Rick Sallinger, Reporter
“Take everything you have done for years, suddenly stop doing it that way, learn something new. That’s how it’s been. Some of it has been better. Instead of fighting traffic to get into work, we meet online. A few weeks ago I had never heard of Zoom. Now it’s my new best friend. We are having our meetings on Zoom and I conduct many of my interviews on Zoom. The best feature is that I can record the interviews and email them to the photographer/editor. I wish I had invented the app or at least bought stock in it.”

Drew Sidener, Creative Services Director
“I think the thing that I will take away from this experience is one of irony. It’s ironic that being kept apart from the station and my team has forced me to work harder to connect to them. I think it’s too easy to equate proximity with intimacy. I’ve tried to touch base with each of my team to check in on not just their progress for projects, but how they’re feeling and their respective circumstances. I’ve learned the importance of self-starting, of translating my thoughts and feelings into action items. How do I feel as part of my community? What are my fears, concerns, and worries? Chances are, my friends, family, and neighbors are feeling those same things. The main difference is I can write and produce a spot to answer those fears, to bring comfort to my neighbors, and to reveal truths in perhaps the greatest shared experience of all time. I’ve learned there is no replacement for a truly outstanding IT team. I’ve learned there are no obstacles to creativity, and no bounds to the problem-solving skills of a focused team. I’ve learned more about my co-workers being apart than I did in 2½ years in the building.”

Tori Mason, Reporter
“I’ve never gotten so many messages/calls from family, friends and strangers asking me about what’s happening in our world. People who never asked for news from me before, or even acknowledged me in years, were trusting me to give them information. It’s dark, but it oddly filled  a void that’s been empty … reaching somebody through journalism. It made tracking audio in my closet feel less ridiculous. It made logging sound in a cramped live truck outside the station more bearable. It made my days feel more meaningful.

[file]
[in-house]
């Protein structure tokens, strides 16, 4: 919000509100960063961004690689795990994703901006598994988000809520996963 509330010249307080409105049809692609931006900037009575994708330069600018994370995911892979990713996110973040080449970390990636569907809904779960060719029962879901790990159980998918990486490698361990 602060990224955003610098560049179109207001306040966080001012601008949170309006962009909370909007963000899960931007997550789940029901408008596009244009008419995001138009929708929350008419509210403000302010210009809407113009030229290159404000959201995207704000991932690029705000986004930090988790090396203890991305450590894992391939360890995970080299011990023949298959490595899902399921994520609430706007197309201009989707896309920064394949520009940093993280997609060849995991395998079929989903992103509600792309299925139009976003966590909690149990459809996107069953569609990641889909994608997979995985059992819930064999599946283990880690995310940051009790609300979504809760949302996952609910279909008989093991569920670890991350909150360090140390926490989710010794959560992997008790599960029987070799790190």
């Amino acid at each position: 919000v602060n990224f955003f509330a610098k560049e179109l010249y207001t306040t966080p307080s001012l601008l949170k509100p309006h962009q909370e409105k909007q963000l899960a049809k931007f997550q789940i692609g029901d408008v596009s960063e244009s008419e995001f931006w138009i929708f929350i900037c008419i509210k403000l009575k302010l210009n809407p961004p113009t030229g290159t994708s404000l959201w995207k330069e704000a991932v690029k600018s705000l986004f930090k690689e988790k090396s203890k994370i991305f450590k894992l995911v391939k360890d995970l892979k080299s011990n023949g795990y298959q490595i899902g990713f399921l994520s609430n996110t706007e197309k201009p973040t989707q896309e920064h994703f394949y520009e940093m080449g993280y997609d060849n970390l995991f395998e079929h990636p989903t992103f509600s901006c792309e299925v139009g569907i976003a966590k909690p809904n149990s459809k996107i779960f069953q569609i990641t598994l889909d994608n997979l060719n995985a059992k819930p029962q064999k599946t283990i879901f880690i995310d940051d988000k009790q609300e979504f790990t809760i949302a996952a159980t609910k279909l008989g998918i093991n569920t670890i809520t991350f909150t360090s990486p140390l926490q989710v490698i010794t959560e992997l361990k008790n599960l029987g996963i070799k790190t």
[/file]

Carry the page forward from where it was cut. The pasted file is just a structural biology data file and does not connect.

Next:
It reminded me that all of our work, even if it’s not incredible, is still important.”

Eric Christensen, Managing Editor/Sports
“I’ve learned or at least was reminded to never underestimate the people that make up CBS4. The process of anchoring, editing and producing from home seemed like a Herculean task. However watching the dedication of the many people who were instrumental in getting our “remote work stations” up and running in a short period of time was impressive. They didn’t blink and just went to work. So I was reminded no matter what hurdles or challenges we may face, we have the right people in place to tackle those situations. On a lighter note, I’ve also learned, while working from home, that I almost enjoy watching old golf tournaments like the 2019 Masters or the 2016 Ryder Cup almost as much as I did when they originally happened.”

Kerry O’Conner, CBS4 This Morning Producer
“This experience has taught me to embrace social media and recognize how it can bring to light some incredible stories. It can also easily be used as an interview platform. I saw a Denver artist’s page shared on Instagram, as he was creating a really incredible new mural on Colfax Avenue featuring a nurse with boxing gloves and wings. I direct messaged him about his project and we had a great conversation. He sent me photos and video that I turned into a nice story for our morning show the following day.

A man in a mask walks by a mural depicting a medical worker with a mask covering her mouth and nose, wearing boxing gloves and angel-like wings on her back on April 14, 2020 in downtown Denver.

A man in a mask walks by artist Austin Zucchini-Fowler’s mural in downtown Denver. (credit: Rick T. Wilking/Getty Images)

People are using social media more now than ever and it’s proving to be an effective way to communicate with sources quickly and share information in a way that’s just as meaningful as person-to-person. I’ve also realized how dangerous it is working from home with my own coffeepot so close by. Enough caffeine really can give you the jitters.”

Chris Spears, Meteorologist
“Through this entire process, I have yet to hear a single person complain or have a negative attitude. Everyone is just coming together and making it happen. The level of creativity and the amount of ideas flowing forth during all of the Zoom calls are off the charts. I truly commend everyone and love hearing all the conversations each time I attend a Zoom meeting. Though I am mostly a silent spectator, I so appreciate being able to listen. It’s my lifeline to the station these days.”

Mark Neitro, Photojournalist
“Surreal is the only word I can think of to describe covering the news during COVID-19. Not only do you have to adapt to new situations instantly, but also have to remember to do it safely while working with limited resources.